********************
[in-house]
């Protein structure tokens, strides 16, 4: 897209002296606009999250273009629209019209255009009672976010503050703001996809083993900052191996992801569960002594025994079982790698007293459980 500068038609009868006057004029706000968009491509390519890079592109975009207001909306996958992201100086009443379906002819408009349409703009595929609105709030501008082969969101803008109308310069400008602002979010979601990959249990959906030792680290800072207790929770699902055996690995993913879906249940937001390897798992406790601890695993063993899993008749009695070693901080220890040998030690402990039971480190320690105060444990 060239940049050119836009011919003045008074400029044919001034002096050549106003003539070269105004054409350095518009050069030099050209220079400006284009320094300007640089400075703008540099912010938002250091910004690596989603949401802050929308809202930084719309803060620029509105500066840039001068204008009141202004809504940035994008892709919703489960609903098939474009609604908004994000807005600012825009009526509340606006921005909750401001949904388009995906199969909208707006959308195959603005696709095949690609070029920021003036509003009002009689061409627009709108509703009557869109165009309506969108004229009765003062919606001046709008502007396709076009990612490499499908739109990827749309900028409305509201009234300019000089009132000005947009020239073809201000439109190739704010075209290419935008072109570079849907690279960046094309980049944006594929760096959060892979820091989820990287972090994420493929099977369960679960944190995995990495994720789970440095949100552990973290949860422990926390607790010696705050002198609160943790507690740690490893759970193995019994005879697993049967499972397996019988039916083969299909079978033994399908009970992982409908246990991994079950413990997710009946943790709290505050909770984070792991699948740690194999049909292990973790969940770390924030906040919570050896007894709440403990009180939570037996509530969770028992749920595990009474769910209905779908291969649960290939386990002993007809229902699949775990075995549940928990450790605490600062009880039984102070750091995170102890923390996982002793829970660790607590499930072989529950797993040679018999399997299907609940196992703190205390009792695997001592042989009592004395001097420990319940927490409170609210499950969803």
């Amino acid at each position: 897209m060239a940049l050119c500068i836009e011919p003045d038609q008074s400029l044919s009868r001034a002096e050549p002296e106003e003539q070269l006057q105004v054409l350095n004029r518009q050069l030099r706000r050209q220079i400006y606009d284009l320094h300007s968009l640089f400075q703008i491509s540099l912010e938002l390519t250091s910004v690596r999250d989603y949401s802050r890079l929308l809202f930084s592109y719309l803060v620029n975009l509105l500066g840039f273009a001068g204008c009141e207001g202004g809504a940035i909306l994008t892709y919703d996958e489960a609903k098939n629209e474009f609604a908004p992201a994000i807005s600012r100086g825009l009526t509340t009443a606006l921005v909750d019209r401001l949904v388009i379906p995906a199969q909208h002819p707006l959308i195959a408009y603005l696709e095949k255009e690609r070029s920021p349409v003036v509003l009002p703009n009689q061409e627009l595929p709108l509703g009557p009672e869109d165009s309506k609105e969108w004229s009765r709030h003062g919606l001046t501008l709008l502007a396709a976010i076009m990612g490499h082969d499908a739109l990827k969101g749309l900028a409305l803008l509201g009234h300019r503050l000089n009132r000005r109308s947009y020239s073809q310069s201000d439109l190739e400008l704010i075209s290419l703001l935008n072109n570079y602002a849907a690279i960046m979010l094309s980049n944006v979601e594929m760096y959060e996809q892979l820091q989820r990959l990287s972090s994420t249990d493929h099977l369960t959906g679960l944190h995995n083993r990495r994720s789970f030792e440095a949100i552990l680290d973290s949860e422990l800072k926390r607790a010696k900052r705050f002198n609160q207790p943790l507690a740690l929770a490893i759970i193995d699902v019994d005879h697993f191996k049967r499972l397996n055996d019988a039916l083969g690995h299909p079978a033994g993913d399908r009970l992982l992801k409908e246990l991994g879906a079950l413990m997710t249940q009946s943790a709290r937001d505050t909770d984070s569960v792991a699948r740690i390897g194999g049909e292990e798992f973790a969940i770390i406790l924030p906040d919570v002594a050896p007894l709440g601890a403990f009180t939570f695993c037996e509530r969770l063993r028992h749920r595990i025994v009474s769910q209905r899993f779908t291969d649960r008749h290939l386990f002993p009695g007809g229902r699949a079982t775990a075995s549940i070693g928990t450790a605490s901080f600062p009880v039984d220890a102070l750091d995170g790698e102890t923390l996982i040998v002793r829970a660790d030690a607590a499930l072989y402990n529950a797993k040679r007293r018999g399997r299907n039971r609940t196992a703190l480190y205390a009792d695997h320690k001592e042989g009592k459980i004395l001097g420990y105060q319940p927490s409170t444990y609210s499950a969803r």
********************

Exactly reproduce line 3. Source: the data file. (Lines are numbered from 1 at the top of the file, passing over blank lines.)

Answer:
């Amino acid at each position: 897209m060239a940049l050119c500068i836009e011919p003045d038609q008074s400029l044919s009868r001034a002096e050549p002296e106003e003539q070269l006057q105004v054409l350095n004029r518009q050069l030099r706000r050209q220079i400006y606009d284009l320094h300007s968009l640089f400075q703008i491509s540099l912010e938002l390519t250091s910004v690596r999250d989603y949401s802050r890079l929308l809202f930084s592109y719309l803060v620029n975009l509105l500066g840039f273009a001068g204008c009141e207001g202004g809504a940035i909306l994008t892709y919703d996958e489960a609903k098939n629209e474009f609604a908004p992201a994000i807005s600012r100086g825009l009526t509340t009443a606006l921005v909750d019209r401001l949904v388009i379906p995906a199969q909208h002819p707006l959308i195959a408009y603005l696709e095949k255009e690609r070029s920021p349409v003036v509003l009002p703009n009689q061409e627009l595929p709108l509703g009557p009672e869109d165009s309506k609105e969108w004229s009765r709030h003062g919606l001046t501008l709008l502007a396709a976010i076009m990612g490499h082969d499908a739109l990827k969101g749309l900028a409305l803008l509201g009234h300019r503050l000089n009132r000005r109308s947009y020239s073809q310069s201000d439109l190739e400008l704010i075209s290419l703001l935008n072109n570079y602002a849907a690279i960046m979010l094309s980049n944006v979601e594929m760096y959060e996809q892979l820091q989820r990959l990287s972090s994420t249990d493929h099977l369960t959906g679960l944190h995995n083993r990495r994720s789970f030792e440095a949100i552990l680290d973290s949860e422990l800072k926390r607790a010696k900052r705050f002198n609160q207790p943790l507690a740690l929770a490893i759970i193995d699902v019994d005879h697993f191996k049967r499972l397996n055996d019988a039916l083969g690995h299909p079978a033994g993913d399908r009970l992982l992801k409908e246990l991994g879906a079950l413990m997710t249940q009946s943790a709290r937001d505050t909770d984070s569960v792991a699948r740690i390897g194999g049909e292990e798992f973790a969940i770390i406790l924030p906040d919570v002594a050896p007894l709440g601890a403990f009180t939570f695993c037996e509530r969770l063993r028992h749920r595990i025994v009474s769910q209905r899993f779908t291969d649960r008749h290939l386990f002993p009695g007809g229902r699949a079982t775990a075995s549940i070693g928990t450790a605490s901080f600062p009880v039984d220890a102070l750091d995170g790698e102890t923390l996982i040998v002793r829970a660790d030690a607590a499930l072989y402990n529950a797993k040679r007293r018999g399997r299907n039971r609940t196992a703190l480190y205390a009792d695997h320690k001592e042989g009592k459980i004395l001097g420990y105060q319940p927490s409170t444990y609210s499950a969803r």